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Poetry Is Living Its Best Life Online

On Instagram, the form pares down words and ups the impact, riding a surge of new interest.

Adele Barclay 20 May

Adèle Barclay is the author of If I Were in a Cage I’d Reach Out for You, winner of the 2017 Dorothy Livesay Poetry Prize, and Renaissance Normcore (forthcoming this fall). 

Poetry isn’t dead — it’s just living its best life on social media.

Instagram has turned into a poetry hotbed. Users share a couple of aphoristic short lines composed to fit the platform’s square frame and followers, up to the tens of thousands, declare their love by liking the poem and reposting it on their own accounts.

Hashtags, such as #igpoets, #micropoetry, #poetryisnotdead, #poetryporn and many others, yield images of wonky typewritten love notes, neat digital maxims set atop a white backdrop and cursive confessional lyrics.

But is Instagram saving poetry, or wrecking it?

Many people credit Canadian writer and artist Rupi Kaur for poetry’s digital explosion and the subsequent spike in poetry book sales. In 2014, Kaur, then a rhetoric and professional writing student at the University of Waterloo, began posting pithy poems about race, identity and sexuality, pairing text with her own stark drawings.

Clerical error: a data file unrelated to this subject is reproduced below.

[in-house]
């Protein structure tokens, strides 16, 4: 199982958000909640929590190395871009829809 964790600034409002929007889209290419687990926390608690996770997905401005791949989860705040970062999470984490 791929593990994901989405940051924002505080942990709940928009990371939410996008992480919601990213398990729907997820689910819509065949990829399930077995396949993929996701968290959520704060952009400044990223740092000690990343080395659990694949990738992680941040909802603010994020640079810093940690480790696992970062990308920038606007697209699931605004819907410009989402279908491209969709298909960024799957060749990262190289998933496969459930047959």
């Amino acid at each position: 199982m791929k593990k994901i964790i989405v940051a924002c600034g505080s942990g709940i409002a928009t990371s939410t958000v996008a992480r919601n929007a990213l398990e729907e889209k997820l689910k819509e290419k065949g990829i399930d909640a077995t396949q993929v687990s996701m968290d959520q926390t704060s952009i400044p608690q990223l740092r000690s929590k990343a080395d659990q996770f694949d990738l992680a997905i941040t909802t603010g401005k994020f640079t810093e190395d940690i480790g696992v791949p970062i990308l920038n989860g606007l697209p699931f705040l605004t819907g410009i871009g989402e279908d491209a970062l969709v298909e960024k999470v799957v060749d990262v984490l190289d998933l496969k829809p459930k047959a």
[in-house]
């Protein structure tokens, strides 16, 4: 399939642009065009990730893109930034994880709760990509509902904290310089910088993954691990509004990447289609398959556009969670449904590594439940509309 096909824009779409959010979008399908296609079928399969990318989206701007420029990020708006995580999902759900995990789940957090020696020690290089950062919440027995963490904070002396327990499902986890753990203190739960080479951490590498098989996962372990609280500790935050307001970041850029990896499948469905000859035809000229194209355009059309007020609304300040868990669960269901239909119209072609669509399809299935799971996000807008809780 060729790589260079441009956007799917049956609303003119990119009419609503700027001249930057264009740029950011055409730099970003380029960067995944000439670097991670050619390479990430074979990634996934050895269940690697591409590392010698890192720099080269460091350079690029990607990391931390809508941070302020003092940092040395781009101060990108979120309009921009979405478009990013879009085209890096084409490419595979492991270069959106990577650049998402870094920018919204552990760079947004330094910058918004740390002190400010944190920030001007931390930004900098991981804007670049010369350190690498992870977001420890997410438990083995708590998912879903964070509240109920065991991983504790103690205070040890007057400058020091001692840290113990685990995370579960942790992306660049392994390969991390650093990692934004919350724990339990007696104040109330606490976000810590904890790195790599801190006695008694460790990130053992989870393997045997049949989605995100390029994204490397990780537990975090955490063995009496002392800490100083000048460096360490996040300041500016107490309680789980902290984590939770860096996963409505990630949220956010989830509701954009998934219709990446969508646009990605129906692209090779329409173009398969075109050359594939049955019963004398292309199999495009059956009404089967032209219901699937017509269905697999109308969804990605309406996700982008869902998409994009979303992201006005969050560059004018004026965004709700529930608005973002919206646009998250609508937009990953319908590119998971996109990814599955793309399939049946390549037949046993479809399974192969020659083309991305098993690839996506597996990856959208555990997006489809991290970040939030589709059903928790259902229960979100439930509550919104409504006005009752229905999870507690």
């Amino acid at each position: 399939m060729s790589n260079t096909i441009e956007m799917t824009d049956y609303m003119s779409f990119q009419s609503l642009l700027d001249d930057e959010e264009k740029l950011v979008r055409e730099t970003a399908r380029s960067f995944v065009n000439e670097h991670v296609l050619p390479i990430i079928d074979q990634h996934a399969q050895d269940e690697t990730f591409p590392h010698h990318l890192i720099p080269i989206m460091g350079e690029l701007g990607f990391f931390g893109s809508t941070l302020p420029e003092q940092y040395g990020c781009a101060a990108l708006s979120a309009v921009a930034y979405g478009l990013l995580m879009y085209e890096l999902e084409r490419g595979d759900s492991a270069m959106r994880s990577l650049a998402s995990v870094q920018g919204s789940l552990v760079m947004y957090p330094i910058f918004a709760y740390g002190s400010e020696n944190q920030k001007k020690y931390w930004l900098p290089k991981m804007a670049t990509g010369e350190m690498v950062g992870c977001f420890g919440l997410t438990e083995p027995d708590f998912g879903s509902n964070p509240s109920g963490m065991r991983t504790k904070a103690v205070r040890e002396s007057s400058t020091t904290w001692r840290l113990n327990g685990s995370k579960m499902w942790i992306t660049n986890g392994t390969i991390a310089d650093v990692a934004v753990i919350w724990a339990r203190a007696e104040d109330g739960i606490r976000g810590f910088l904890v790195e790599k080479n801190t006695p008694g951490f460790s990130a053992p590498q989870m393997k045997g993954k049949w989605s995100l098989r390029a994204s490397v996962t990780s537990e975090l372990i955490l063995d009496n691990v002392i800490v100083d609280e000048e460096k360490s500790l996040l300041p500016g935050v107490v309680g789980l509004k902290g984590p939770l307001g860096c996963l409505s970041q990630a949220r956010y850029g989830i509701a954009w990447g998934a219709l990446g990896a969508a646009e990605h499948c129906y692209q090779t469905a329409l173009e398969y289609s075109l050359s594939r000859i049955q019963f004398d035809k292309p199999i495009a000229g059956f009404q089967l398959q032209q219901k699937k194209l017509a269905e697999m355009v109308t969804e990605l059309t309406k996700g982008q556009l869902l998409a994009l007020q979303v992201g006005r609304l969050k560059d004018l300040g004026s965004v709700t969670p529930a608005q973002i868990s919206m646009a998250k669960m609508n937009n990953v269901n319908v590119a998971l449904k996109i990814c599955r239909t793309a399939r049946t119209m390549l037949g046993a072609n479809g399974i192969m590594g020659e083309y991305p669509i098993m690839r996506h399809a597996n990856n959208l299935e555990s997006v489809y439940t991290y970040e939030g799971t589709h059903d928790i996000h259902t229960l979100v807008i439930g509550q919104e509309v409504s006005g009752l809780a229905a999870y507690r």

Kaur currently boasts 3.6 million followers on her Instagram and her debut collection of poems and illustrations, Milk & Honey, sold over 2.5 million copies. This surge in online interest has led to an uptick in actual book sales, according to BookNet Canada and book sales monitors in the U.S. and U.K.

But reactions to Kaur are mixed. While some laud her poetic innovation, others regard her as a savvy entrepreneur, but hack writer.

Whether or not you connect with her work, Kaur’s rise is a fascinating story. A young Sikh woman from an immigrant family self-publishes her poems and drawings online, bypassing the traditional white literary establishment, and reaches an almost unheard of level of popularity.

Kaur may be the poster child for Instagram poetry, but other writers are also trying their hand at riding poetry’s new digital wave.

Harman Kaur (no relation to Rupi Kaur), a Punjabi Sikh spoken-word poet from Abbotsford, told CBC last year she decided to publish her work online because of the lack of diverse perspectives in her undergrad English curriculum.